Cinnamomum tamala is a medium-sized evergreen tree about 8 meters tall. Leaves simple, short-stalked, leathery, ovate, lanceolate, long pointed 10- 15 cm long with 3 conspicuous nearly parallel veins arising from near the base, bright pink when young in spring, aromatic when crushed. Flowers pale yellow, in the terminal and axillary-branched clusters. Fruits are ovoid drupe, black, and succulent. The bark is used to manufacture an aromatic essential oil (makes up 0.5% to 1% of its composition). The oil is obtained by roughly pounding the bark, macerating it in seawater, and then quickly distilling the whole.
Cinnamomum tamala is a moderate-sized evergreen tree which is the source of Cinnamomum tamala leaves and the Indian cassia bark. It is distributed in tropical and sub-tropical Himalayas; therefore, it is grown widely in the Chure range of Nepal at an altitude of 1500 m. It has aromatic leaves and barks which are used for culinary and medicinal purposes. It is one of the significant sources of the medicinal plant leaves known in classic and medieval times as malabathrum. The cinnamon oil and extracts exhibit antibacterial, anti-fungal, and antiviral properties. Cinnamon oil is an aromatic, astringent, stimulant, expectorant, and carminative. The oil shows potent antibacterial and anti-fungal activity.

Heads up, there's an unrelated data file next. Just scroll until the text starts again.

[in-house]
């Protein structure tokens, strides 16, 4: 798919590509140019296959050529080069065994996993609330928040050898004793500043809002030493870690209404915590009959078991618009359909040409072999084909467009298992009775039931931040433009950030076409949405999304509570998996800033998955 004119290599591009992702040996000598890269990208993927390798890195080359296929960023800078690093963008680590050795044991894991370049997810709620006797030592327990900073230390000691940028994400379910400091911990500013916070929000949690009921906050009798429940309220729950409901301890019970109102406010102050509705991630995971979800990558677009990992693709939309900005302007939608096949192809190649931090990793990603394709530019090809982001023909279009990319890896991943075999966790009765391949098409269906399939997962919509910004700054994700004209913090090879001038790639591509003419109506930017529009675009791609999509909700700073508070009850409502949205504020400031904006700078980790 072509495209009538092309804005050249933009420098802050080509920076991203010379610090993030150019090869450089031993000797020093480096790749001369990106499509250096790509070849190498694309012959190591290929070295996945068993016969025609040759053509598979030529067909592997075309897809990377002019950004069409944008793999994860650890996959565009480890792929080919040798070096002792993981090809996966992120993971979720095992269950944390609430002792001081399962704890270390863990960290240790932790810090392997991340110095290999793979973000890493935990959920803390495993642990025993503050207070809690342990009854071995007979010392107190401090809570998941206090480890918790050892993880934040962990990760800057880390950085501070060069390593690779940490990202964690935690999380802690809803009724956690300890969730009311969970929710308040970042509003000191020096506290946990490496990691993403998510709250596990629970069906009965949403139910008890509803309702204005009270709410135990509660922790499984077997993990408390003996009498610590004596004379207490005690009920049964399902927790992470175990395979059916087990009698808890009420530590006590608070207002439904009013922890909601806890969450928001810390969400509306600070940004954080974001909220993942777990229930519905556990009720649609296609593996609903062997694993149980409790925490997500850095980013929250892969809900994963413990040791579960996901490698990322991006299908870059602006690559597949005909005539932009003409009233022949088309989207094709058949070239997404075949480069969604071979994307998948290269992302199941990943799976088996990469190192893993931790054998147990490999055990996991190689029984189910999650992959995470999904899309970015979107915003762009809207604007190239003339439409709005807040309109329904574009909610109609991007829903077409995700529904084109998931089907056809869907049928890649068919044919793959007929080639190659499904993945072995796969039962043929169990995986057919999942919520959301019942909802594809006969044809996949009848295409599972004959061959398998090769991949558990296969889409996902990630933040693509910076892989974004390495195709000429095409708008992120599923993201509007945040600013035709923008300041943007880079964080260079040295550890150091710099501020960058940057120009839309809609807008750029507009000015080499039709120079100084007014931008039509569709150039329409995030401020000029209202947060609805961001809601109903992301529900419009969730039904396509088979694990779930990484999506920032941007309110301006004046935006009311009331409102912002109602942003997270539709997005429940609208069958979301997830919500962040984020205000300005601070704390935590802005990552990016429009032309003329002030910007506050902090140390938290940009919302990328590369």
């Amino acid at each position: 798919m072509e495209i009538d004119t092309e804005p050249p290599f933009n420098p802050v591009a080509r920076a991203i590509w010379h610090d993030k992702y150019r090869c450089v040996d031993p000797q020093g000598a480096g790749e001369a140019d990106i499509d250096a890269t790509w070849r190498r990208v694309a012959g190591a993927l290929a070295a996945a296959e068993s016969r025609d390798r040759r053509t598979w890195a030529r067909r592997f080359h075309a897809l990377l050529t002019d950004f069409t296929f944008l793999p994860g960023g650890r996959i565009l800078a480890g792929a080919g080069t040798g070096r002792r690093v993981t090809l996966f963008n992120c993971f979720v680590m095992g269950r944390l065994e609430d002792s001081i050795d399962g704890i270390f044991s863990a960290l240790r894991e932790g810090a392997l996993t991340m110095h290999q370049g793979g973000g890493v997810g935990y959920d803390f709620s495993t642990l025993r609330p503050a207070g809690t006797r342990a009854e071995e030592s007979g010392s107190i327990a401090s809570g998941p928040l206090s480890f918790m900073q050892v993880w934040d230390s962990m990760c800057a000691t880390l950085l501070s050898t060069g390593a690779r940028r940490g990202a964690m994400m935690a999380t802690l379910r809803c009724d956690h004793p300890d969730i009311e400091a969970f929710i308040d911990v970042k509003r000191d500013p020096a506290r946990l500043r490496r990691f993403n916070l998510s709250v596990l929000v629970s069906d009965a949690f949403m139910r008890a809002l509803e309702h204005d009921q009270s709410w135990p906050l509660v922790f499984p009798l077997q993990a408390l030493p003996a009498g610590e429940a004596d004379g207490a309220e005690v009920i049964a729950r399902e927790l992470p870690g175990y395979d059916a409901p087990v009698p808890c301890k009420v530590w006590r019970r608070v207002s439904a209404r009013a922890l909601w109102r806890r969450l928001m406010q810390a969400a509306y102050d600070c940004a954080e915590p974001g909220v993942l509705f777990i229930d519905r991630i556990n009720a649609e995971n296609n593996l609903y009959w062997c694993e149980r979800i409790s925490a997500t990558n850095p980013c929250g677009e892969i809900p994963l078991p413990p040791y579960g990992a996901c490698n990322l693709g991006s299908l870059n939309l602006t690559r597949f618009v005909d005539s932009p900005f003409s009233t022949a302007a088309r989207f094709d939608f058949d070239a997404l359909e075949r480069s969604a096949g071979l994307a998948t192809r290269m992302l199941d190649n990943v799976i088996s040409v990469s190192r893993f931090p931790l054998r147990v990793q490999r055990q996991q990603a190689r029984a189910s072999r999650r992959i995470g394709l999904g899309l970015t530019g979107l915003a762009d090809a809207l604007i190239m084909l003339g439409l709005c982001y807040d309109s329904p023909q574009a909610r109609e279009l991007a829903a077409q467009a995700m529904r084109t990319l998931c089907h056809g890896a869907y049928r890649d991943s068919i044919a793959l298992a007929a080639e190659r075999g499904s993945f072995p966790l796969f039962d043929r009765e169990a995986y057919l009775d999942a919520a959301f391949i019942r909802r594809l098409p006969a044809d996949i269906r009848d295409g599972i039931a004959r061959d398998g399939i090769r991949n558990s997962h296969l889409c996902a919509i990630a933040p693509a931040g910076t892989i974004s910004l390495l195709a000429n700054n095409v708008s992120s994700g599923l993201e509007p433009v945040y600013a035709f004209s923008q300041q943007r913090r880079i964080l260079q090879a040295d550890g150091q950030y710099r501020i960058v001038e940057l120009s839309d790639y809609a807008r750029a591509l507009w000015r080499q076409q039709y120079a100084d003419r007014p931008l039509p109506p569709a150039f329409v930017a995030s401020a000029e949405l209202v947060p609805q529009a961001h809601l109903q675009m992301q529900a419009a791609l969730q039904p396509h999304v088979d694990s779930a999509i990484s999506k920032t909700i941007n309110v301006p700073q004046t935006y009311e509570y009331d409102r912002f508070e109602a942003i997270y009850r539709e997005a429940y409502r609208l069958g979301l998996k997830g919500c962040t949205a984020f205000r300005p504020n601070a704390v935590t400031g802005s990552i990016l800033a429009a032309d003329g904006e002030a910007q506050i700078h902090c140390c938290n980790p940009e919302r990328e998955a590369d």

In the essential oil from the leaves, mostly monoterpenoids were found: Linalool (50%) is the major compound, whereas a-pinene, p-cymene, ß-pinene, and limonene range around 5 to 10% each. Phenylpropanoids appear only in traces: Newer work reports 1% cinnamic aldehyde and no eugenol, whereas older literature speaks of traces of both compounds. Leaves and twigs afford essential oil containing cinnamaldehyde as a major constituent; others include- ά and β –pinene, limonene, β-phellandrene, ρ- cymene, ocimene, γ –terpinene camphor, linalool, borneol, β- caryophellene, ά-terpineol, benzyl cinnamate, benzaldehyde, eugenyl acetate, eugenol, and cinnamyle acetate.
Useful to reduce blood sugar levels in people with diabetes, treating flatulence, and indigestion in traditional medicine, to stave off common cold and oxidant stress conditions, and a natural food preservative.
It can also be used to stop bacterial growth in the mouth and stop forming cavities in teeth.
Used as a spice; preparation of chocolate, desserts, spice powder, and as an ingredient in the preparation of many popular Asian and Chinese cuisine.
The oil is edible; therefore, it can be used in a variety of food items such as bakery, tea, confectioneries to enhance their taste. The Cinnamon essential oil can be used to preserve foodstuffs expand their shelf life.
The essential oil is used as a fragrance component in soaps, detergents, cosmetics and perfumes, toothpaste, and industrial fragrances.
This oil is widely used—in combination with other essential oils–in hair care products, especially for thickening and growing hairs.
Body lotions contained with Cinnamon oil is widely popular.